See Why South Africans Think Race Relations Are Fine


The study by the South African Race Relations Institutes says that most South Africans think there is nothing wrong with the way South Africans of different races relate to each other

Despite the perception created in the press and social media of a country on the verge of a race war, race relations in SA are actually in a good state, according to a recent study.

This is according to a field survey by the SAIRR, which found that more than half (54%) of citizens felt race relations had improved since 1994.

Only one in five South Africans (20,4%) felt they had become worse, according to the Race Relations in SA –  Reasons for Hope report.

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The majority of those surveyed (85,4%) agreed that “different races needed each other for progress and there should be full opportunity for people of all colours”.

Contrary to what was seen on social media, most blacks and whites (both almost 80%) said they experienced no racism when asked: “If you do notice racism in your life, in what ways do you notice it?”

“The results should fill all South Africans with hope,” SAIRR policy fellow Sara Gon said on Monday.

“The acrimonious race debate that has raged in newspapers and on social media this year is not a reflection of what the silent majority of South Africans feel.”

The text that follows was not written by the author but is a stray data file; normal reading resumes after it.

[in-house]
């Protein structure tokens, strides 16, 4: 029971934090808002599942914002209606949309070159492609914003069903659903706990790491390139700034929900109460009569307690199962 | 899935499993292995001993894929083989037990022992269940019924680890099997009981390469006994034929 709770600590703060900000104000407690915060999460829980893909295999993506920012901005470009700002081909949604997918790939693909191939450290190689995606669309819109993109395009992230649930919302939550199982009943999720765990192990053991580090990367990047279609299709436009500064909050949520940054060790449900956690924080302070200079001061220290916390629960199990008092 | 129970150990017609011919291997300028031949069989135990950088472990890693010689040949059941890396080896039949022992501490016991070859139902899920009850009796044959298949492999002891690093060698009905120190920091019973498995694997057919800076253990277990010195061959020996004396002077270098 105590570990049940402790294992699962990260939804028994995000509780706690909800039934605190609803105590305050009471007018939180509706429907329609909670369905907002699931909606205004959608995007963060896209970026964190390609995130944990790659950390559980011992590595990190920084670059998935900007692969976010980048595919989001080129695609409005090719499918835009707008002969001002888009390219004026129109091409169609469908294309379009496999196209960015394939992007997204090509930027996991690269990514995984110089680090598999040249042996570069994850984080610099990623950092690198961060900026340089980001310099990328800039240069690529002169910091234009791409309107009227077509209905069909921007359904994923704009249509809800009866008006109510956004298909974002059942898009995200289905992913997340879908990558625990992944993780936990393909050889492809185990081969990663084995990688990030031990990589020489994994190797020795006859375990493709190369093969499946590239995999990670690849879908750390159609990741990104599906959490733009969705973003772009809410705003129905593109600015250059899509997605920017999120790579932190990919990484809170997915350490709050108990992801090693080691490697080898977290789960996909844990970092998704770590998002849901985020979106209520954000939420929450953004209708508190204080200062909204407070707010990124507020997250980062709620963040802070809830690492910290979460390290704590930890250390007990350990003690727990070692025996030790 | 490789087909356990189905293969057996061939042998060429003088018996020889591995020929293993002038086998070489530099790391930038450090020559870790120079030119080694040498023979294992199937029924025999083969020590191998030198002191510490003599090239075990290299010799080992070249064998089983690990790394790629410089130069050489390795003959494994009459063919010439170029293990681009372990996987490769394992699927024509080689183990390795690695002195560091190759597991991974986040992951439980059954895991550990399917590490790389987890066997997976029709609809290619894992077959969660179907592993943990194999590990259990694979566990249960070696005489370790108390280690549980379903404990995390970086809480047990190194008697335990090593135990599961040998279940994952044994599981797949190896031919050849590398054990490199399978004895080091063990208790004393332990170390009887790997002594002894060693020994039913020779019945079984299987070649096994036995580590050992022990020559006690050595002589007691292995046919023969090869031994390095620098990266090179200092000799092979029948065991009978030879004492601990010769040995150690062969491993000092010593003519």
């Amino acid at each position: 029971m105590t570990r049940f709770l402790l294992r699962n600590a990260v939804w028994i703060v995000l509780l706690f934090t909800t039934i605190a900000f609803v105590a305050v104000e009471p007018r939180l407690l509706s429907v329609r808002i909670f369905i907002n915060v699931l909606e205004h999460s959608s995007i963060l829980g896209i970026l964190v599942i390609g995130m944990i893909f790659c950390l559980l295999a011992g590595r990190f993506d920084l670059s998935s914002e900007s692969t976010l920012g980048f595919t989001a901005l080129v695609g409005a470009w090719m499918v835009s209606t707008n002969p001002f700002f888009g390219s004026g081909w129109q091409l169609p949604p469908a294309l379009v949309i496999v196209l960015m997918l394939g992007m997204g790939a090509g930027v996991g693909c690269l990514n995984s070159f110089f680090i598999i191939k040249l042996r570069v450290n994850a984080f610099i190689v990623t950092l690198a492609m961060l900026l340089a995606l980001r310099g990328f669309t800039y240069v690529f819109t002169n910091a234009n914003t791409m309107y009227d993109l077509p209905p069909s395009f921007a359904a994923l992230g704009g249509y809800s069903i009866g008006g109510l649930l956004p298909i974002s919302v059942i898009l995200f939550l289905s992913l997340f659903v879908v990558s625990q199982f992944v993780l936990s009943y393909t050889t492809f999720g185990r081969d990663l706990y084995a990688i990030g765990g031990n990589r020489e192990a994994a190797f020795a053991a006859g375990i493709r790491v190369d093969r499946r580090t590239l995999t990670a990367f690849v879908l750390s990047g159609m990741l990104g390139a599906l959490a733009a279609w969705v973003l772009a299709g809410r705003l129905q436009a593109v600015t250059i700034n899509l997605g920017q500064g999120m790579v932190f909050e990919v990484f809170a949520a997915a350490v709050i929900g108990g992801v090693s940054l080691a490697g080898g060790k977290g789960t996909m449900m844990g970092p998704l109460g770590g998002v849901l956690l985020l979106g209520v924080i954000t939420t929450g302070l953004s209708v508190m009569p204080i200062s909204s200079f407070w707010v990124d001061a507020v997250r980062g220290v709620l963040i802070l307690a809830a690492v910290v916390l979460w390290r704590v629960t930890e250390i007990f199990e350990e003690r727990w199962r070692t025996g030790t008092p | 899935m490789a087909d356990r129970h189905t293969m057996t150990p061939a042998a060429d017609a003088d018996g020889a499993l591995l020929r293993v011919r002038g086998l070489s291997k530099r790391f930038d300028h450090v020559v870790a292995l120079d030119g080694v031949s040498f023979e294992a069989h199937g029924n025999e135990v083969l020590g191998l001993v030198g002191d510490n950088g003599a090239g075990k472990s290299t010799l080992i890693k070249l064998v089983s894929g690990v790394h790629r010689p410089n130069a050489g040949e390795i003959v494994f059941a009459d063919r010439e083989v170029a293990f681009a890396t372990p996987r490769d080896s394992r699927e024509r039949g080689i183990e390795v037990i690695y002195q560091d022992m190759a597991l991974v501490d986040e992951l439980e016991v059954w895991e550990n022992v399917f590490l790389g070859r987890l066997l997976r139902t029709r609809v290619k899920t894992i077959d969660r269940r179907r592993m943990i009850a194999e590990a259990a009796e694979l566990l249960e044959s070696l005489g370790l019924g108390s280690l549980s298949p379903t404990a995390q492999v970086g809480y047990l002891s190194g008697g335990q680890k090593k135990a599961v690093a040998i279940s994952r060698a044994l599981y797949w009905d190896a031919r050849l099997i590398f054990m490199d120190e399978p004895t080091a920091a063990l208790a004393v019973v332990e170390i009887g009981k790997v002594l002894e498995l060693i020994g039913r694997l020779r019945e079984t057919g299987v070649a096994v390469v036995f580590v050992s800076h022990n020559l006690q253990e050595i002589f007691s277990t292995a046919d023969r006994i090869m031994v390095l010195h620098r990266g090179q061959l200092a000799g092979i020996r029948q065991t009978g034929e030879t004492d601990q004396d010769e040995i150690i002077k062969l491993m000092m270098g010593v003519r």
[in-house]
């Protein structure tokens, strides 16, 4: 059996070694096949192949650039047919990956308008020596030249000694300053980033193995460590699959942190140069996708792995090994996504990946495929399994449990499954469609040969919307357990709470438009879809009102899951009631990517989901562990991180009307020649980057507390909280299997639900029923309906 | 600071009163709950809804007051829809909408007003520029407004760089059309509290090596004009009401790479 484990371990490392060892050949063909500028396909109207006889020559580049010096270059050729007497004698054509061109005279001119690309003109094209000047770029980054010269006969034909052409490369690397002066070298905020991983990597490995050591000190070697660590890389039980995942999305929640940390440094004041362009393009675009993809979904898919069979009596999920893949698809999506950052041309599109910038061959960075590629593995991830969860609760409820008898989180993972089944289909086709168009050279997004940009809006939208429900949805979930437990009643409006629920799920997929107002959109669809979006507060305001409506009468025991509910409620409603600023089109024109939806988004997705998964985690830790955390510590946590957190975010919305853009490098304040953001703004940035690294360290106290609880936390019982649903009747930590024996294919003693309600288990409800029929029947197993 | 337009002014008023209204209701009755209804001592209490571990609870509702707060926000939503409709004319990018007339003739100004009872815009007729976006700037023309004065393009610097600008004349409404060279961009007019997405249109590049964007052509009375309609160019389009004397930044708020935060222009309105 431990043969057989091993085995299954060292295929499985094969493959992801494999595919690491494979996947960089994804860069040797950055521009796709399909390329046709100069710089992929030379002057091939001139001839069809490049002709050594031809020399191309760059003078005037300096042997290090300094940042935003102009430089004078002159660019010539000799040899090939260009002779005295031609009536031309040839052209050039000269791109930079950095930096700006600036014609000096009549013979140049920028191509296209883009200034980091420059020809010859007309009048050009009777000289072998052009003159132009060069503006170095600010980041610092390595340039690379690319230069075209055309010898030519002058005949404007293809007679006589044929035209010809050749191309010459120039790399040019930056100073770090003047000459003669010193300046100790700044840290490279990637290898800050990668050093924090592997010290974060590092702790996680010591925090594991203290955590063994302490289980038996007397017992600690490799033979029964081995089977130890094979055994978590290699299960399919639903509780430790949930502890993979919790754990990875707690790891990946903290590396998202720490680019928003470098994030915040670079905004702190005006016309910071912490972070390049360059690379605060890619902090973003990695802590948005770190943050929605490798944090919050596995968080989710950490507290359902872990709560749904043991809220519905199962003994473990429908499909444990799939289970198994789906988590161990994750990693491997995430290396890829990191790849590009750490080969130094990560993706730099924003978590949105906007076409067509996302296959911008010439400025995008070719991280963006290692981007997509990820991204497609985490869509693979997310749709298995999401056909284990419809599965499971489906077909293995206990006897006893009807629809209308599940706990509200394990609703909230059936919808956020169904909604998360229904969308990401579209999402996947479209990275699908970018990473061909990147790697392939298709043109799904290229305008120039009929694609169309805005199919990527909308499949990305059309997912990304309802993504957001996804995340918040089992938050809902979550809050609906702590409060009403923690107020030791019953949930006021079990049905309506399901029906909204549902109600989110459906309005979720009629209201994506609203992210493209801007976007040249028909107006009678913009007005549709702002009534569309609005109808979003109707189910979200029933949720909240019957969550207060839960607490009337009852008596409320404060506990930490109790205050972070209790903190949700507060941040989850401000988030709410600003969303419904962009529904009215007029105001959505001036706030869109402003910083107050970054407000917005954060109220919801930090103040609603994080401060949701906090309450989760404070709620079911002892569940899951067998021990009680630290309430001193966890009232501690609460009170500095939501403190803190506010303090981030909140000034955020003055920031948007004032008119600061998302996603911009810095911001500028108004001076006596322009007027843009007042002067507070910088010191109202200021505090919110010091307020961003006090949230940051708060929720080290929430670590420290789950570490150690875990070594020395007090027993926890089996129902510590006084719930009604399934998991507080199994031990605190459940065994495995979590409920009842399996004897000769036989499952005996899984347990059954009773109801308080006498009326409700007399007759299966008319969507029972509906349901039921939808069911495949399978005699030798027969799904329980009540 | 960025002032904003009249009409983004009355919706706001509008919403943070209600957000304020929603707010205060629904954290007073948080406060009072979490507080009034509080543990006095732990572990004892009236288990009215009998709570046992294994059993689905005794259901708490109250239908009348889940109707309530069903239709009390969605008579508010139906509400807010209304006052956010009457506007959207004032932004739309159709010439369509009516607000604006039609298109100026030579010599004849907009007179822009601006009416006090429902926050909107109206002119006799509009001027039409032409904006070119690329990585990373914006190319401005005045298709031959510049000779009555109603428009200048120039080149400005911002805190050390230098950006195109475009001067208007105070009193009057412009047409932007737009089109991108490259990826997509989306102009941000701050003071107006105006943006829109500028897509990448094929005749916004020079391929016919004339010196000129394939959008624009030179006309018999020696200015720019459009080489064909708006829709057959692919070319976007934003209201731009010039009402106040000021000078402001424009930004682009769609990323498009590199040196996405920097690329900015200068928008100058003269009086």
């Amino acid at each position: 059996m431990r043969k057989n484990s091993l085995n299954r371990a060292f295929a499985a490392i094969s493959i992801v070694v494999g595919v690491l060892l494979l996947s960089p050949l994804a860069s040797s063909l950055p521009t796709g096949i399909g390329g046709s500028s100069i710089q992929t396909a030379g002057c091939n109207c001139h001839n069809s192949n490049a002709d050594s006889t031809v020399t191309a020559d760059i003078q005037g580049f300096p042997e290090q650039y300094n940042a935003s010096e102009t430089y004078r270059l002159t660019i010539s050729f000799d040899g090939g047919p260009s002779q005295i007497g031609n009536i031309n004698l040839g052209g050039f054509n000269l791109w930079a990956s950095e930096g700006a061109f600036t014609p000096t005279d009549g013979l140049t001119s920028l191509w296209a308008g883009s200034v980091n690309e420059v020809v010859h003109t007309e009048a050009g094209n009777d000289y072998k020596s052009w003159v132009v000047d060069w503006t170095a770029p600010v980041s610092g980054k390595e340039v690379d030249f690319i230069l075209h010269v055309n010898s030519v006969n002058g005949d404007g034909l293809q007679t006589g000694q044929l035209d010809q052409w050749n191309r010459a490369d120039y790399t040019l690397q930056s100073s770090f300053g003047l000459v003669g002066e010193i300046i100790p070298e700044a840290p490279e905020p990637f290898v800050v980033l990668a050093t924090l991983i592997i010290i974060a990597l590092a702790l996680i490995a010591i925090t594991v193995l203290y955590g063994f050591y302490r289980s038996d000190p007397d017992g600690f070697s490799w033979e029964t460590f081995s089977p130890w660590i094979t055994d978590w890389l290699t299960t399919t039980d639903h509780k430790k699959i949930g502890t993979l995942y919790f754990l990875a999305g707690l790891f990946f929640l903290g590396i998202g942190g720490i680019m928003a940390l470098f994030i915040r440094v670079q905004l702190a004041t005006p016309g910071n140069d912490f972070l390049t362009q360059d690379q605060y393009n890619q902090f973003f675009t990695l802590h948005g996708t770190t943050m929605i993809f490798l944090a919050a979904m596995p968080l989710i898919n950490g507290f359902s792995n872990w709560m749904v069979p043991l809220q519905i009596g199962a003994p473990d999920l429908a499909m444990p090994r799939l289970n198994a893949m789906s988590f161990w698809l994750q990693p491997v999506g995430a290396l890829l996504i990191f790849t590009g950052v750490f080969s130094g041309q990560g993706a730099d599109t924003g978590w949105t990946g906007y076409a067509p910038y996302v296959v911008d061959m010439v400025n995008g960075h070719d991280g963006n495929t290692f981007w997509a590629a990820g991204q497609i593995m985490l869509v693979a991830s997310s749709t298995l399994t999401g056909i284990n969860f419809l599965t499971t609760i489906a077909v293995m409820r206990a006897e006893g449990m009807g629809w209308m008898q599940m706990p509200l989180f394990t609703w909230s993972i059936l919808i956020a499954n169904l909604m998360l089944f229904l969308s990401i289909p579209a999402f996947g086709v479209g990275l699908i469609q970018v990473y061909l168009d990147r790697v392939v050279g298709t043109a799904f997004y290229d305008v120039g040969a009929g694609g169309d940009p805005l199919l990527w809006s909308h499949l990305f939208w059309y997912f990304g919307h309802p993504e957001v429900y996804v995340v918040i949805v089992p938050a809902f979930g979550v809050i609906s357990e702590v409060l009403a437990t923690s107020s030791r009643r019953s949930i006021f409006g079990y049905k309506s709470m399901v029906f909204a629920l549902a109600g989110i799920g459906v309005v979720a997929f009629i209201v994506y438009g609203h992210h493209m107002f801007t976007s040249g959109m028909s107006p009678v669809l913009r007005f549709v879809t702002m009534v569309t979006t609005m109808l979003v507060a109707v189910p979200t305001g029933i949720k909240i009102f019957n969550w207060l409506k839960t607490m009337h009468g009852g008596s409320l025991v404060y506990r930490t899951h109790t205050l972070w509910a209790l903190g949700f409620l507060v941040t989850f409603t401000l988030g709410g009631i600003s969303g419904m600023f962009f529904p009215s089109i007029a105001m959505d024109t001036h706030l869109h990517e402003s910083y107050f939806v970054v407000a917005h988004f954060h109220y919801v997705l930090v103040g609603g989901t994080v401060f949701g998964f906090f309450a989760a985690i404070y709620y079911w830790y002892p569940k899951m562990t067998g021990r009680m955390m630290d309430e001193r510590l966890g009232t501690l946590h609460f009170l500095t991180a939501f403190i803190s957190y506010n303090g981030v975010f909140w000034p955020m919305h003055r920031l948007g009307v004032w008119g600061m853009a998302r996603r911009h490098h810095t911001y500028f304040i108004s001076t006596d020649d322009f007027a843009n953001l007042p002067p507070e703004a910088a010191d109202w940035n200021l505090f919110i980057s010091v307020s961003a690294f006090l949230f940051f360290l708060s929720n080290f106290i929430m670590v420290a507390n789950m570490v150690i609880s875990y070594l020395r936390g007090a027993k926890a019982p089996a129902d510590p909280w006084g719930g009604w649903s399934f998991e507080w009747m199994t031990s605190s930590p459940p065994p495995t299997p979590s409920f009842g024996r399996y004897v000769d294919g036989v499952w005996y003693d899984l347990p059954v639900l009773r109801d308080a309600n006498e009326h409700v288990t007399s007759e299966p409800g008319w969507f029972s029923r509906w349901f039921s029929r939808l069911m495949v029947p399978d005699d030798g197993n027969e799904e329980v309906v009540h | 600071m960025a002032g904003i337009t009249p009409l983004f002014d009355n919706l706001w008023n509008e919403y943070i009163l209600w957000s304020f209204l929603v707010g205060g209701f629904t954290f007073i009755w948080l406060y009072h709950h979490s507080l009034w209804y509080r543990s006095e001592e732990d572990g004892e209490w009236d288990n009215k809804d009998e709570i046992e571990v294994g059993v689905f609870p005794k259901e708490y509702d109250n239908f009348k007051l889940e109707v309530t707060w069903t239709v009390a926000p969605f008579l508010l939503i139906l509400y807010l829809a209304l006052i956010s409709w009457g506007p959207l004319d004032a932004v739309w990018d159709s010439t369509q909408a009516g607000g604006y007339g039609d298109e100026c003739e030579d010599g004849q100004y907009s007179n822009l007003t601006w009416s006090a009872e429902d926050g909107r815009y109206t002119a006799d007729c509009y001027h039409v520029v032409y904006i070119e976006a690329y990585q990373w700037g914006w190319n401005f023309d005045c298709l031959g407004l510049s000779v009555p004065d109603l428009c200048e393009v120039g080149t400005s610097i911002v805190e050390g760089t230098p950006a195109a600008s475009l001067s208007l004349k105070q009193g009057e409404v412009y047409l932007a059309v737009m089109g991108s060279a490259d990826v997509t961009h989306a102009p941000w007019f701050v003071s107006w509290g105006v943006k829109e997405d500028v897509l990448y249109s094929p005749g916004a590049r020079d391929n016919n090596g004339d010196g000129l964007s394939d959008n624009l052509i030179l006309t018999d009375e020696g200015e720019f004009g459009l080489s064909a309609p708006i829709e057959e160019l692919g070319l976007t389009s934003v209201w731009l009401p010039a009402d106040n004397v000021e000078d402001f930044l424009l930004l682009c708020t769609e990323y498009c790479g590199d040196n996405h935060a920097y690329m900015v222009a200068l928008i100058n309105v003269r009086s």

The SAIRR decided to reveal some of the survey results early after an acrimonious race debate at the beginning of the year.

Gon said most citizens respected each other and wanted to continue getting on well with each other.

“This is remarkable, considering the poverty and unemployment levels that still confront our society. It is testimony to the commitment of the majority of South Africans to see our democracy succeed.”

She said sound future race relations would depend on continued real improvements in living standards for all citizens.

The survey canvassed 2 245 people of differing socio-economic statuses in both rural and urban areas in all nine provinces. Of the respondents, 78,3% were black, 9,9% white, 9% coloured, and 2,8% Indian. One-quarter of the respondents were unemployed.

source: destinyman

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